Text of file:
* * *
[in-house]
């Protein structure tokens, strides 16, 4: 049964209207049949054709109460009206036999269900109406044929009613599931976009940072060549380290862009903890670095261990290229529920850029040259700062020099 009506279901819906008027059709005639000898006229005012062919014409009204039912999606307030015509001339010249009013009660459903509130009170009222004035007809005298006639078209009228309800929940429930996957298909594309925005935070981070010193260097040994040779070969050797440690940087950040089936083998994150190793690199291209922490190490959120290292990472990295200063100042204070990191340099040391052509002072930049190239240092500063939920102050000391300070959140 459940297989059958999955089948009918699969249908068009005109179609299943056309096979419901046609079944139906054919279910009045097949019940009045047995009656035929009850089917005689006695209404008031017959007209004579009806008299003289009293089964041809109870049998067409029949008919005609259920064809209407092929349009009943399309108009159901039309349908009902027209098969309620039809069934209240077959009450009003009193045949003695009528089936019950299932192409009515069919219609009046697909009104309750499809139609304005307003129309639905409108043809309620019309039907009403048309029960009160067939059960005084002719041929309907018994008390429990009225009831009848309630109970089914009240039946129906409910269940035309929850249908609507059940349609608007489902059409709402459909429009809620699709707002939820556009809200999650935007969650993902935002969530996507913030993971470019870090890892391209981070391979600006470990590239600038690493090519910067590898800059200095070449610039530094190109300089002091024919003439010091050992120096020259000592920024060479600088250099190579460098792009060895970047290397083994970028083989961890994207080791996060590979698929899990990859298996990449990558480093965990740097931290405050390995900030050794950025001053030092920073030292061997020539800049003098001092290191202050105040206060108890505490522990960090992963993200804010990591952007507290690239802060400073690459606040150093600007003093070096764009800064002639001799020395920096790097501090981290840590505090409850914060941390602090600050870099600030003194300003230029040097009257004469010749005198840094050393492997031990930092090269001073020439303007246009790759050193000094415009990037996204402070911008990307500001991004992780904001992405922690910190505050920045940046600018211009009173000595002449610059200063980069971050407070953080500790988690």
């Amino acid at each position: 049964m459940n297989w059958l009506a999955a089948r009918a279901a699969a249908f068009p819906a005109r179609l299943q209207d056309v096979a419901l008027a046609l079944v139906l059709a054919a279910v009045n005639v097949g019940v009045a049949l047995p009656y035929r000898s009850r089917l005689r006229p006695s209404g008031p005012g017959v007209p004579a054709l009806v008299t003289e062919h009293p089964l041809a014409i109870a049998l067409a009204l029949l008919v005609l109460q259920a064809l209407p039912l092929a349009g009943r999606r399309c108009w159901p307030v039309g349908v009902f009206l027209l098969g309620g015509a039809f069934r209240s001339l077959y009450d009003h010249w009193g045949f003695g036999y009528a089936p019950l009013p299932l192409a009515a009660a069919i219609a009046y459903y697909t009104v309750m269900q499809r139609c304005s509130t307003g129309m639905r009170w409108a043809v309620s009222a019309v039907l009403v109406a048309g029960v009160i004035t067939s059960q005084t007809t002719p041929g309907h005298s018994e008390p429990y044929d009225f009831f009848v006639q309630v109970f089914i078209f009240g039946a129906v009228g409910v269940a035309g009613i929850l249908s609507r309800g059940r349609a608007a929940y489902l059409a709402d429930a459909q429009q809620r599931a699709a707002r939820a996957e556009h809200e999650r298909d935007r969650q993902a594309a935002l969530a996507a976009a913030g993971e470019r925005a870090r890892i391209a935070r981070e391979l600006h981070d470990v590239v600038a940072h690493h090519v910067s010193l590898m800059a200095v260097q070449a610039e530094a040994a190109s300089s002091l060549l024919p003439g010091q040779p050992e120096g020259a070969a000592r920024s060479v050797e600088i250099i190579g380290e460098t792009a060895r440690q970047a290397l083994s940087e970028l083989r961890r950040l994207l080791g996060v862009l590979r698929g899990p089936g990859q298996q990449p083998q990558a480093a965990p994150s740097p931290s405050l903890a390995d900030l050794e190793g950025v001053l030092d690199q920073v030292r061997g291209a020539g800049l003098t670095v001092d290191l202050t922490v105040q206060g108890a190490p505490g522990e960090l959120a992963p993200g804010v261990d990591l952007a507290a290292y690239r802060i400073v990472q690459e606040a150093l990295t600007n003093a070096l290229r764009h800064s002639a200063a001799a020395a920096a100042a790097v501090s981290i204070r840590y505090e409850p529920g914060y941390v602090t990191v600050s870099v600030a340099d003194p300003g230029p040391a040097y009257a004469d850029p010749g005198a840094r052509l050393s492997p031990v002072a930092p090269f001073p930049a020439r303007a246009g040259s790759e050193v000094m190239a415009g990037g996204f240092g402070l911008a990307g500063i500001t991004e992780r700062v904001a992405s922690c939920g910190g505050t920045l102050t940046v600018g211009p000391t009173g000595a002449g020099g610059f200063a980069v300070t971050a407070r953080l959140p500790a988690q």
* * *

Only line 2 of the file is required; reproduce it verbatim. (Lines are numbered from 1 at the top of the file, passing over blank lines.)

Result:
């Protein structure tokens, strides 16, 4: 049964209207049949054709109460009206036999269900109406044929009613599931976009940072060549380290862009903890670095261990290229529920850029040259700062020099 009506279901819906008027059709005639000898006229005012062919014409009204039912999606307030015509001339010249009013009660459903509130009170009222004035007809005298006639078209009228309800929940429930996957298909594309925005935070981070010193260097040994040779070969050797440690940087950040089936083998994150190793690199291209922490190490959120290292990472990295200063100042204070990191340099040391052509002072930049190239240092500063939920102050000391300070959140 459940297989059958999955089948009918699969249908068009005109179609299943056309096979419901046609079944139906054919279910009045097949019940009045047995009656035929009850089917005689006695209404008031017959007209004579009806008299003289009293089964041809109870049998067409029949008919005609259920064809209407092929349009009943399309108009159901039309349908009902027209098969309620039809069934209240077959009450009003009193045949003695009528089936019950299932192409009515069919219609009046697909009104309750499809139609304005307003129309639905409108043809309620019309039907009403048309029960009160067939059960005084002719041929309907018994008390429990009225009831009848309630109970089914009240039946129906409910269940035309929850249908609507059940349609608007489902059409709402459909429009809620699709707002939820556009809200999650935007969650993902935002969530996507913030993971470019870090890892391209981070391979600006470990590239600038690493090519910067590898800059200095070449610039530094190109300089002091024919003439010091050992120096020259000592920024060479600088250099190579460098792009060895970047290397083994970028083989961890994207080791996060590979698929899990990859298996990449990558480093965990740097931290405050390995900030050794950025001053030092920073030292061997020539800049003098001092290191202050105040206060108890505490522990960090992963993200804010990591952007507290690239802060400073690459606040150093600007003093070096764009800064002639001799020395920096790097501090981290840590505090409850914060941390602090600050870099600030003194300003230029040097009257004469010749005198840094050393492997031990930092090269001073020439303007246009790759050193000094415009990037996204402070911008990307500001991004992780904001992405922690910190505050920045940046600018211009009173000595002449610059200063980069971050407070953080500790988690």